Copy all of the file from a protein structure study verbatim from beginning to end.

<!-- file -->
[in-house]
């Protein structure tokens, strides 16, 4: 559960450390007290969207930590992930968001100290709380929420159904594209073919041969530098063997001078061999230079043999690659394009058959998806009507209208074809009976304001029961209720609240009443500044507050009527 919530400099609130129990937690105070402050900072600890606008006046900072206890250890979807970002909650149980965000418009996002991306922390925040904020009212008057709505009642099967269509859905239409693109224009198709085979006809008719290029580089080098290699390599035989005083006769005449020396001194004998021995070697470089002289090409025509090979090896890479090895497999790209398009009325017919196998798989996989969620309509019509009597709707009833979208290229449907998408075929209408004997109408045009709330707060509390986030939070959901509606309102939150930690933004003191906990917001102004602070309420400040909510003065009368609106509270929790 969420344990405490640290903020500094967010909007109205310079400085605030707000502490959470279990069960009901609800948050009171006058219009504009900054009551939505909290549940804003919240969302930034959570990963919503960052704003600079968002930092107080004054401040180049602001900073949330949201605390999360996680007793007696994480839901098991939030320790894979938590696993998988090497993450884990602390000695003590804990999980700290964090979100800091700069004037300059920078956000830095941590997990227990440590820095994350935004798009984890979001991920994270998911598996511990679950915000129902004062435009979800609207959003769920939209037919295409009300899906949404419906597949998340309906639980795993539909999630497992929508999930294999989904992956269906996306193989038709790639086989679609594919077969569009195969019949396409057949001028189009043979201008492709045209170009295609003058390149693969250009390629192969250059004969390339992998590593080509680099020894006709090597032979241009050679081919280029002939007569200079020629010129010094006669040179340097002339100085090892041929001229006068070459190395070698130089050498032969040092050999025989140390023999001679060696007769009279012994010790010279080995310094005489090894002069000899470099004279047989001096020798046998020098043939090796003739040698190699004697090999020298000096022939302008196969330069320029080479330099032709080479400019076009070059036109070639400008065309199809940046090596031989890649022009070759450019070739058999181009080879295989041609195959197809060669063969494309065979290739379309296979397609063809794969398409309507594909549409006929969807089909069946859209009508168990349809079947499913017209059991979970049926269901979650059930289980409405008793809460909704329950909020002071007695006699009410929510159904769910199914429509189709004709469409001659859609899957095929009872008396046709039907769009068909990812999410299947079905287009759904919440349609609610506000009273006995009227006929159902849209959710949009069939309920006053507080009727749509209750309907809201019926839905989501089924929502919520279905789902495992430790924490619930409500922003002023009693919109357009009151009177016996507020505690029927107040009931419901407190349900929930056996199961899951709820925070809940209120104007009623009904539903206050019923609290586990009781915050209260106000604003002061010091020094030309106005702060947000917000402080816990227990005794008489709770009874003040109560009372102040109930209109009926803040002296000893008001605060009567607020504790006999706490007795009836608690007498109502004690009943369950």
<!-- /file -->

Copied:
[in-house]
């Protein structure tokens, strides 16, 4: 559960450390007290969207930590992930968001100290709380929420159904594209073919041969530098063997001078061999230079043999690659394009058959998806009507209208074809009976304001029961209720609240009443500044507050009527 919530400099609130129990937690105070402050900072600890606008006046900072206890250890979807970002909650149980965000418009996002991306922390925040904020009212008057709505009642099967269509859905239409693109224009198709085979006809008719290029580089080098290699390599035989005083006769005449020396001194004998021995070697470089002289090409025509090979090896890479090895497999790209398009009325017919196998798989996989969620309509019509009597709707009833979208290229449907998408075929209408004997109408045009709330707060509390986030939070959901509606309102939150930690933004003191906990917001102004602070309420400040909510003065009368609106509270929790 969420344990405490640290903020500094967010909007109205310079400085605030707000502490959470279990069960009901609800948050009171006058219009504009900054009551939505909290549940804003919240969302930034959570990963919503960052704003600079968002930092107080004054401040180049602001900073949330949201605390999360996680007793007696994480839901098991939030320790894979938590696993998988090497993450884990602390000695003590804990999980700290964090979100800091700069004037300059920078956000830095941590997990227990440590820095994350935004798009984890979001991920994270998911598996511990679950915000129902004062435009979800609207959003769920939209037919295409009300899906949404419906597949998340309906639980795993539909999630497992929508999930294999989904992956269906996306193989038709790639086989679609594919077969569009195969019949396409057949001028189009043979201008492709045209170009295609003058390149693969250009390629192969250059004969390339992998590593080509680099020894006709090597032979241009050679081919280029002939007569200079020629010129010094006669040179340097002339100085090892041929001229006068070459190395070698130089050498032969040092050999025989140390023999001679060696007769009279012994010790010279080995310094005489090894002069000899470099004279047989001096020798046998020098043939090796003739040698190699004697090999020298000096022939302008196969330069320029080479330099032709080479400019076009070059036109070639400008065309199809940046090596031989890649022009070759450019070739058999181009080879295989041609195959197809060669063969494309065979290739379309296979397609063809794969398409309507594909549409006929969807089909069946859209009508168990349809079947499913017209059991979970049926269901979650059930289980409405008793809460909704329950909020002071007695006699009410929510159904769910199914429509189709004709469409001659859609899957095929009872008396046709039907769009068909990812999410299947079905287009759904919440349609609610506000009273006995009227006929159902849209959710949009069939309920006053507080009727749509209750309907809201019926839905989501089924929502919520279905789902495992430790924490619930409500922003002023009693919109357009009151009177016996507020505690029927107040009931419901407190349900929930056996199961899951709820925070809940209120104007009623009904539903206050019923609290586990009781915050209260106000604003002061010091020094030309106005702060947000917000402080816990227990005794008489709770009874003040109560009372102040109930209109009926803040002296000893008001605060009567607020504790006999706490007795009836608690007498109502004690009943369950």